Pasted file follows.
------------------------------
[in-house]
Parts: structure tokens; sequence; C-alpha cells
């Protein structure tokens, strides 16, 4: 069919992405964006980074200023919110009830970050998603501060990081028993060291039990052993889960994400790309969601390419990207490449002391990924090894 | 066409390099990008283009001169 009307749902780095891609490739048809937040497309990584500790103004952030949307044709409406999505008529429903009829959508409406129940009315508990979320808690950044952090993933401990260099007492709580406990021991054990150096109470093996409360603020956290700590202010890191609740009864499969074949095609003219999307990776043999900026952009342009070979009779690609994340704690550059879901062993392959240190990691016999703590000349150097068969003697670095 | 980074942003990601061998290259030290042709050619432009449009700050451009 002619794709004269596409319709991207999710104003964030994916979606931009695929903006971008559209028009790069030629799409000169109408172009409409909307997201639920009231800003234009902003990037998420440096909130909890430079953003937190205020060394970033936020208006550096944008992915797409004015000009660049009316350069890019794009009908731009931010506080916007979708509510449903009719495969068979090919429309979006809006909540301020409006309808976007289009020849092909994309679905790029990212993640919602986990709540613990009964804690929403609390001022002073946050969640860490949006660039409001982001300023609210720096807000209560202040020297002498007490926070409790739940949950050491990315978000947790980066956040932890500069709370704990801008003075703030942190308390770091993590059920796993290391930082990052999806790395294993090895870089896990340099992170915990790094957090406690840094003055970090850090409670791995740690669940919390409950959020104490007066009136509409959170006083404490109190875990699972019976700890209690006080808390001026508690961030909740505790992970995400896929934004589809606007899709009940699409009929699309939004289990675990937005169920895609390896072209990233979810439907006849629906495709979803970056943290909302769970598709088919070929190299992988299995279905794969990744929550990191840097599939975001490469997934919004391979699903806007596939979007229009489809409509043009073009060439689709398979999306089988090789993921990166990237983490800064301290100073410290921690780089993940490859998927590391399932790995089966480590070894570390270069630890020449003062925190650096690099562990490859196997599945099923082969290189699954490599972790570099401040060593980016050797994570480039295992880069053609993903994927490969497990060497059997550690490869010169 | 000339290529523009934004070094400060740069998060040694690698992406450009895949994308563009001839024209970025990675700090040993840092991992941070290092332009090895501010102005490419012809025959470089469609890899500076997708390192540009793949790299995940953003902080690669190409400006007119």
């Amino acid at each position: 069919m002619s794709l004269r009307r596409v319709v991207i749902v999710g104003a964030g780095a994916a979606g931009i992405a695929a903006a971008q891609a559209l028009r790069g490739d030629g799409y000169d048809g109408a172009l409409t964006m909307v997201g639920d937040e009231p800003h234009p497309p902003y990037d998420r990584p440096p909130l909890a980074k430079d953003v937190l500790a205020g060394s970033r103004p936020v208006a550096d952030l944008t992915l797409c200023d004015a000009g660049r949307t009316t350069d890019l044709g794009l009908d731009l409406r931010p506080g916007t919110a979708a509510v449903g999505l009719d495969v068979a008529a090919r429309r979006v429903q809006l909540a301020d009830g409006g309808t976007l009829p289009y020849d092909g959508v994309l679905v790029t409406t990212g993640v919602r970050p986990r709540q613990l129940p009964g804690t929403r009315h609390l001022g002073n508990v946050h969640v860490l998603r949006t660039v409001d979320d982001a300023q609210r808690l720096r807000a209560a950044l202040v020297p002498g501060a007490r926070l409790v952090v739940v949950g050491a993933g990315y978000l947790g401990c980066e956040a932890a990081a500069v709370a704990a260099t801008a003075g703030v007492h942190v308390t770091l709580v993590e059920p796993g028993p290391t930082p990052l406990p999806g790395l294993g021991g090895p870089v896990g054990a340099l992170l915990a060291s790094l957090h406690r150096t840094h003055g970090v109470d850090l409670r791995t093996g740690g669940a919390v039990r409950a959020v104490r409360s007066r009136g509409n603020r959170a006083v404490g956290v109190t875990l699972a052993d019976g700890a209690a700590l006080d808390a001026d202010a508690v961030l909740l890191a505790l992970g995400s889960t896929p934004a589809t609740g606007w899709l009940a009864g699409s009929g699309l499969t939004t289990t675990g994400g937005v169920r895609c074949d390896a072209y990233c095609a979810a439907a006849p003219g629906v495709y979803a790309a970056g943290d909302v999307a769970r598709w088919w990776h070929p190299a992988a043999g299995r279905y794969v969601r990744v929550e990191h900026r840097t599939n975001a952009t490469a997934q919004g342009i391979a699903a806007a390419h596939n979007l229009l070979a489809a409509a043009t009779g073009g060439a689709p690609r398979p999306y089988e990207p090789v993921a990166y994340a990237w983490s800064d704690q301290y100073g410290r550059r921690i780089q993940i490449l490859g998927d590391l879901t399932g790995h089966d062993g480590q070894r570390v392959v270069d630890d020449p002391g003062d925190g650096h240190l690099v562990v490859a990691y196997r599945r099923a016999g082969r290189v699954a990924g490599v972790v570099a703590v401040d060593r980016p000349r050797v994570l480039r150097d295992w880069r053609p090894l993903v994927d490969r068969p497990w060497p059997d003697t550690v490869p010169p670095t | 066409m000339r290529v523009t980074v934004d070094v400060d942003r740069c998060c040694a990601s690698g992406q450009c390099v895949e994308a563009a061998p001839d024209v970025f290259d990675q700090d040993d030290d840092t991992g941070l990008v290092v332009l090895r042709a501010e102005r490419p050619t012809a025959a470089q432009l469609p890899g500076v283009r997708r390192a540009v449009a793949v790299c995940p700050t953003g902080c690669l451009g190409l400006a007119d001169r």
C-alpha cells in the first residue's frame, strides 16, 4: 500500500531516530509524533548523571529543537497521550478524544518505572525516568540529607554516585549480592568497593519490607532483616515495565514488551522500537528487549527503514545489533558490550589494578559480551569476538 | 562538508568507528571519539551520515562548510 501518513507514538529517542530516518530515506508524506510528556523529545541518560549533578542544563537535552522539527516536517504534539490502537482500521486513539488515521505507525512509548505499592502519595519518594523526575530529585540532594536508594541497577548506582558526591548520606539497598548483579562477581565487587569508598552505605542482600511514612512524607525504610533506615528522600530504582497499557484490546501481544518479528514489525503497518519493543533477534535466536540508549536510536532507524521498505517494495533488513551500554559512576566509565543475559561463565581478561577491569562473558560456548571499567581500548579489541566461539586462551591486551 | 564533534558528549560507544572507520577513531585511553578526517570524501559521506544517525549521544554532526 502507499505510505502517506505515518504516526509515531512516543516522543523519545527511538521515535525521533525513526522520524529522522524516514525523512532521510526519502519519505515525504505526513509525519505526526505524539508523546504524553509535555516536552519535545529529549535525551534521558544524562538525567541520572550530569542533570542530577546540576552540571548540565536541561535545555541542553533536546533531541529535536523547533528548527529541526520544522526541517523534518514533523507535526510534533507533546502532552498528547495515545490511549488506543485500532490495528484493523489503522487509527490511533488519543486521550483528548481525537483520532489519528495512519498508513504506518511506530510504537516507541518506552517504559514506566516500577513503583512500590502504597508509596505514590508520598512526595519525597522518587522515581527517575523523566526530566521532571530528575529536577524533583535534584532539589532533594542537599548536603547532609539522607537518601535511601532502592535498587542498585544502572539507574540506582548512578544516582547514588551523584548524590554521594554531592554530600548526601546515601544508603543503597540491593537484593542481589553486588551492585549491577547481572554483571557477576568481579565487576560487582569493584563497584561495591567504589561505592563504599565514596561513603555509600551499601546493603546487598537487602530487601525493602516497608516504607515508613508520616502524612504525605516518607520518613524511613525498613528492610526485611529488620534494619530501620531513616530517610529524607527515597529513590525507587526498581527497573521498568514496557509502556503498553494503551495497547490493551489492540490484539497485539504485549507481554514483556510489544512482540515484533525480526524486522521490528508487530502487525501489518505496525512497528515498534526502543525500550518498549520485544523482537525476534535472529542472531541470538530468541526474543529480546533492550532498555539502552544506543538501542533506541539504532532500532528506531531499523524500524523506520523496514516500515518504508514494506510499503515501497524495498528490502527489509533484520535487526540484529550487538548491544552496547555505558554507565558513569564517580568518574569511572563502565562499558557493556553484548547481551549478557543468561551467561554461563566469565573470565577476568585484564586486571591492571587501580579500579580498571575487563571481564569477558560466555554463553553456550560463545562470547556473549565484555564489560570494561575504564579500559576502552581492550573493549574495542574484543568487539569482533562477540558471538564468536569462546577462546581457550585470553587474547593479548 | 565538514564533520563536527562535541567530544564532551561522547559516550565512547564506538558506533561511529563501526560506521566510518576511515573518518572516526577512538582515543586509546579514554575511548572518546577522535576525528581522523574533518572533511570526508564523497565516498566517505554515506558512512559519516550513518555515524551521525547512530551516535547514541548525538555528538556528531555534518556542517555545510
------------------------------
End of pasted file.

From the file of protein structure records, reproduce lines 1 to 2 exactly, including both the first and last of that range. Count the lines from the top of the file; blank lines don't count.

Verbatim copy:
[in-house]
Parts: structure tokens; sequence; C-alpha cells